The runners from Eisenhower High School had every possible justification to fail. They were poor with little time to devote to their passion. They had problems at home and distractions that would test even Job. Yet they gave their quest for the Washington State cross country championship everything they had.
Running is a religion to millions of men and women who devoutly head out each day. They view any book that celebrates their passion as Holy Scripture—a must-read that can take them to The Promised Land. Salvation is at hand with Running to Glory--a celebration of grit, perseverance and ultimately the American Dream. It is the inspiring story of an Irish immigrant coach and a group of Hispanic boys and girls as they chase their hopes and a state championship.
Running to Glory, by veteran journalist Sam McManis, follows the cross country team from Eisenhower High in Yakima, Washington, through a tumultuous and challenging season with excitement, suspense and pathos. The Eisenhower runners are primarily Latino from economically challenged families, many of whom are migrant farm workers. They must compete with more affluent schools in the Seattle-Tacoma area, where parent involvement is strong and funds are readily available to augment performance. Their coach Phil English knows how his runners feel. He grew up poor in rural Ireland in the 1960s during The Troubles, emigrated to the U.S. for a college track scholarship, and over 37 years coaching in Yakima, has won 11 state titles and sent more than 100 kids to college with full or partial scholarships for their running.
How Eisenhower runners have accomplished such feats lies at the heart of the book’s compelling narrative. McManis follows the team from summer workouts in the blistering sun to the state championship meet in the bitter cold. Readers will learn how these young men and women either overcome their environment or succumb to it--on the course and in the classroom.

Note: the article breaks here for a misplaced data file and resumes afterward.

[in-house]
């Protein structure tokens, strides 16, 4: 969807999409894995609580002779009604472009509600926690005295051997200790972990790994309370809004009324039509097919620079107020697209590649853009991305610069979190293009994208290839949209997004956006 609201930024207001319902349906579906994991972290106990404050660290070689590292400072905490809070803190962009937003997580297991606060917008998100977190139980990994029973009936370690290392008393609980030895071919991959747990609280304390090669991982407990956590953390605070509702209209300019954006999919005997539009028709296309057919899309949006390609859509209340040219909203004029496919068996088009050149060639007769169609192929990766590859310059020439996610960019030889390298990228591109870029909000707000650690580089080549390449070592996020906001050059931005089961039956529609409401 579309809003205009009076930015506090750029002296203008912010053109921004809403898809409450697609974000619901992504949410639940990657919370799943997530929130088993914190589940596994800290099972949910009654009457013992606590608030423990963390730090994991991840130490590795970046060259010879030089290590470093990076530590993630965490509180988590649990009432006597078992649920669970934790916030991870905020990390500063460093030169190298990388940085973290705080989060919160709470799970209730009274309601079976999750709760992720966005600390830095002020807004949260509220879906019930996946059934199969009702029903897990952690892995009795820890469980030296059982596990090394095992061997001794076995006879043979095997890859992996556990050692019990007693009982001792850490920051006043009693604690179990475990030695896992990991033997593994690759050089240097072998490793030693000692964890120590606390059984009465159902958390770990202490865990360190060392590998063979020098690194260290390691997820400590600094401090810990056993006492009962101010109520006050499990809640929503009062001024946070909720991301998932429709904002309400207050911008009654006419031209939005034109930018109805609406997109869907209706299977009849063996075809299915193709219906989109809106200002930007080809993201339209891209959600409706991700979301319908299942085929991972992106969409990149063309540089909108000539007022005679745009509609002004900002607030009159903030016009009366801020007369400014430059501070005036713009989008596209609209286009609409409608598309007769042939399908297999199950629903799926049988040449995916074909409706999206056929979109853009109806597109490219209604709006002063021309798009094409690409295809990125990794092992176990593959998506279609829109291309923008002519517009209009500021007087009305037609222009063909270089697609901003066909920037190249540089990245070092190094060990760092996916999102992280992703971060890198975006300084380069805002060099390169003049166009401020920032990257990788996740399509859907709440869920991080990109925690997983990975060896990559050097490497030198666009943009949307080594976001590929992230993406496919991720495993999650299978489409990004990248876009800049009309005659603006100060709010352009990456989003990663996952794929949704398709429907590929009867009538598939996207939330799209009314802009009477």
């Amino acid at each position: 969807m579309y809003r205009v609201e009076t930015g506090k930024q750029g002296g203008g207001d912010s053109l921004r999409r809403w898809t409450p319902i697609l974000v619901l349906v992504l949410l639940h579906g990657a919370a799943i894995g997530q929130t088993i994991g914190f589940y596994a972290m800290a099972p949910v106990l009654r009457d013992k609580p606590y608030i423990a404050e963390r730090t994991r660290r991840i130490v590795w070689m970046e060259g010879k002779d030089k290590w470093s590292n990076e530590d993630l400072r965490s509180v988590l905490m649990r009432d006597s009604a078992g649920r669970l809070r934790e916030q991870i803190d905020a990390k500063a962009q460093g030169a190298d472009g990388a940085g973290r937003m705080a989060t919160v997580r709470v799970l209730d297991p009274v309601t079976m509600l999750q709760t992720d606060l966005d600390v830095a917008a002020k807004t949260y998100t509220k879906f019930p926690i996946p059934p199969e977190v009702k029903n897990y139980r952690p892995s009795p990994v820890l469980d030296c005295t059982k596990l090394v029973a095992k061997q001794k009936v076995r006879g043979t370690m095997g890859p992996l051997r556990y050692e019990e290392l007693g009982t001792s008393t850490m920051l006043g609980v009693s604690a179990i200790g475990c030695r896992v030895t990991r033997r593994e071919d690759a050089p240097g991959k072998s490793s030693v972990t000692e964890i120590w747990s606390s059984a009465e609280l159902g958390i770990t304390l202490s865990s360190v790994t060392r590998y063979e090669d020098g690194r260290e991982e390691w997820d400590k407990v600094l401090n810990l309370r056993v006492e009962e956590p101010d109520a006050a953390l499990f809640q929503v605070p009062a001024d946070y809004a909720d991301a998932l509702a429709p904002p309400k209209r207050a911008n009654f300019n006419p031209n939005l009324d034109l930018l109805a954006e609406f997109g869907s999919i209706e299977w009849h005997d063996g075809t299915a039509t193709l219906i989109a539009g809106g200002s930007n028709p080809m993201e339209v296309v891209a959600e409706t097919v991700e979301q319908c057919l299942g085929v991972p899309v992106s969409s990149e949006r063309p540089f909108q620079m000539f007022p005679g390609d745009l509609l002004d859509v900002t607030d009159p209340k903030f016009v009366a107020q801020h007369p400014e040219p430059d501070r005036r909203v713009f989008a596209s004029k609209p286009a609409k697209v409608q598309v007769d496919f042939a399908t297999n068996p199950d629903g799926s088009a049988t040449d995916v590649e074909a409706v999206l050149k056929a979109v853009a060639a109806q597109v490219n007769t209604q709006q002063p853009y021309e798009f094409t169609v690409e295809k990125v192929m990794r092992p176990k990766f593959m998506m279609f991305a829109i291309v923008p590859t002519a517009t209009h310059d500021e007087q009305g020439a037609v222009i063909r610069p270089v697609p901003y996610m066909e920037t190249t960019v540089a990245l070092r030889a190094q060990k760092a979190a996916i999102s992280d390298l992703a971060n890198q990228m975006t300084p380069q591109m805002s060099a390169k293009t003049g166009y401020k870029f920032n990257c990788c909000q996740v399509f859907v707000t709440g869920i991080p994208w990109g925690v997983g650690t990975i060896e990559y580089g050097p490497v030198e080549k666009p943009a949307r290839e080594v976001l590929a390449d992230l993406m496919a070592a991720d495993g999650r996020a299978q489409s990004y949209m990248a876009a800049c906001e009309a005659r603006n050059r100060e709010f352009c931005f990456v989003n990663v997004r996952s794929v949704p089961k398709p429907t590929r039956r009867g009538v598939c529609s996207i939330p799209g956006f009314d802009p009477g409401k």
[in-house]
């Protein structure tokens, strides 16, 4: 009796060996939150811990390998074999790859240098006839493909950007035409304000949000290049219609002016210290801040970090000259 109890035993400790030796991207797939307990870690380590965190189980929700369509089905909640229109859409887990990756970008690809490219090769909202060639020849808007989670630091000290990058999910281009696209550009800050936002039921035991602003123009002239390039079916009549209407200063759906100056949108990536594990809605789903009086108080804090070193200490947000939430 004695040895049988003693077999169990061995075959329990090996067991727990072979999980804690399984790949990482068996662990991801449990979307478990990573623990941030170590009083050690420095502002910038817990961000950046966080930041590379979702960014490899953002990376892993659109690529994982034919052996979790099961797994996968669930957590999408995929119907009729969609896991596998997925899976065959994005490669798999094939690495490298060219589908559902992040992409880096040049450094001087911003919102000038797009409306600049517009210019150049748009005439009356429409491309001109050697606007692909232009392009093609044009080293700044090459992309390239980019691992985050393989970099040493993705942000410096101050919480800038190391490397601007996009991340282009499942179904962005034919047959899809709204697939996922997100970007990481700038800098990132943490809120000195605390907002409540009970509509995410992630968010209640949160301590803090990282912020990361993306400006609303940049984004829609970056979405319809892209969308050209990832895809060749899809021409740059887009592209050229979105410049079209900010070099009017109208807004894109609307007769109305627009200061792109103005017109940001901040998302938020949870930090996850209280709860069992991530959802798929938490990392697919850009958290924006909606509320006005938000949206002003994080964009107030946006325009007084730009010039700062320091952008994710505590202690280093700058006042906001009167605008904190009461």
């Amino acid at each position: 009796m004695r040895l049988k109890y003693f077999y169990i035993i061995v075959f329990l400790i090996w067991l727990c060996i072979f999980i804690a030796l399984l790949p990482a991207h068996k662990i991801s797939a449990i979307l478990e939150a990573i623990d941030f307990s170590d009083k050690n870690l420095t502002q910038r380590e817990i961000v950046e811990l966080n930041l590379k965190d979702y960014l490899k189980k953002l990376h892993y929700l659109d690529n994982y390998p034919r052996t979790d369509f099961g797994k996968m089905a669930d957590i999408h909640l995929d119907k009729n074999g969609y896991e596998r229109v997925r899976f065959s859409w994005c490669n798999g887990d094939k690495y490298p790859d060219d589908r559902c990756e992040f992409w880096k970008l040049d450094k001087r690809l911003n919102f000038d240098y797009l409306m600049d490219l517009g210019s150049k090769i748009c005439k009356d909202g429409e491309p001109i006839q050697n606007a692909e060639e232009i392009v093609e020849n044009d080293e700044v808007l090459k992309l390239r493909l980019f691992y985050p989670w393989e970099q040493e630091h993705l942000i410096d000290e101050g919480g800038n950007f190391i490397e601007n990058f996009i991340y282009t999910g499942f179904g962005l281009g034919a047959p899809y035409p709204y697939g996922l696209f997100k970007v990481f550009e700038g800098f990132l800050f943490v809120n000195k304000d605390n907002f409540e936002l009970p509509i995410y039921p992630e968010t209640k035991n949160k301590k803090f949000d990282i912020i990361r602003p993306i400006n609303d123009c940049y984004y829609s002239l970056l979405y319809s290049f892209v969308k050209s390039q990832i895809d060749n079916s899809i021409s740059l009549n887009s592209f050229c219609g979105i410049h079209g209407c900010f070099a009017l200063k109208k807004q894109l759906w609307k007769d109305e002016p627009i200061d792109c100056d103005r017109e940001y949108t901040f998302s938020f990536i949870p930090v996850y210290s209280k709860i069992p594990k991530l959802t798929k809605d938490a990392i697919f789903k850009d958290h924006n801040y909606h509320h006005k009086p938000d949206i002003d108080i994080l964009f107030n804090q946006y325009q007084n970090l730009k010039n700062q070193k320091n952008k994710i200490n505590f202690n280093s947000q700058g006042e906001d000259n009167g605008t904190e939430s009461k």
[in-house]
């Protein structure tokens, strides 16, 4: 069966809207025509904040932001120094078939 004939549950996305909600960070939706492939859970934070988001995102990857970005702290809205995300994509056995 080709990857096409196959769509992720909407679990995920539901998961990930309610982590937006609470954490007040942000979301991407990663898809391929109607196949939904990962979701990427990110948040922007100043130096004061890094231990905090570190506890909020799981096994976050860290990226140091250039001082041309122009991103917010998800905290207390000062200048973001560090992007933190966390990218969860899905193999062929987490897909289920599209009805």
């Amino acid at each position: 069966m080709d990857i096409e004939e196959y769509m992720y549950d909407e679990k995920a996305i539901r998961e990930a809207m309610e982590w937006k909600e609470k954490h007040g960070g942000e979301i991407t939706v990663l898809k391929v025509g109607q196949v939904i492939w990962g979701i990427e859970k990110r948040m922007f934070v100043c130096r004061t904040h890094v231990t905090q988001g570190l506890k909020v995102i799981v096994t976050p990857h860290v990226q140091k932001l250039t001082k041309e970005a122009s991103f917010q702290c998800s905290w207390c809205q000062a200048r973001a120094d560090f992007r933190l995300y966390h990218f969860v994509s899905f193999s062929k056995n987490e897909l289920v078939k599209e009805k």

Sam McManis has worked as a staff writer and columnist for California’s leading newspapers (the Los Angeles Times, San Francisco Chronicle, Sacramento Bee) for more than three decades. Until May, 2016, he was a lifestyle columnist and feature writer for the Sacramento Bee. His stories have been published in The New York Times and Wall StreetJournal. He has received numerous national journalism awards and has covered two Olympic Games, World Series, NBA Championship series and Super Bowls. In 2016, he received a “Best in the West” award for arts and entertainment writing and was named California’s “in-state” journalist of the year. He also teaches English and composition at Central Washington University. McManis has run 17 marathons -- including the prestigious Boston Marathon twice -- and also completed 7 ultramarathons and countless races of shorter distances. He knows running and, as a journalist with more than three decades of experience, he knows what makes a good story.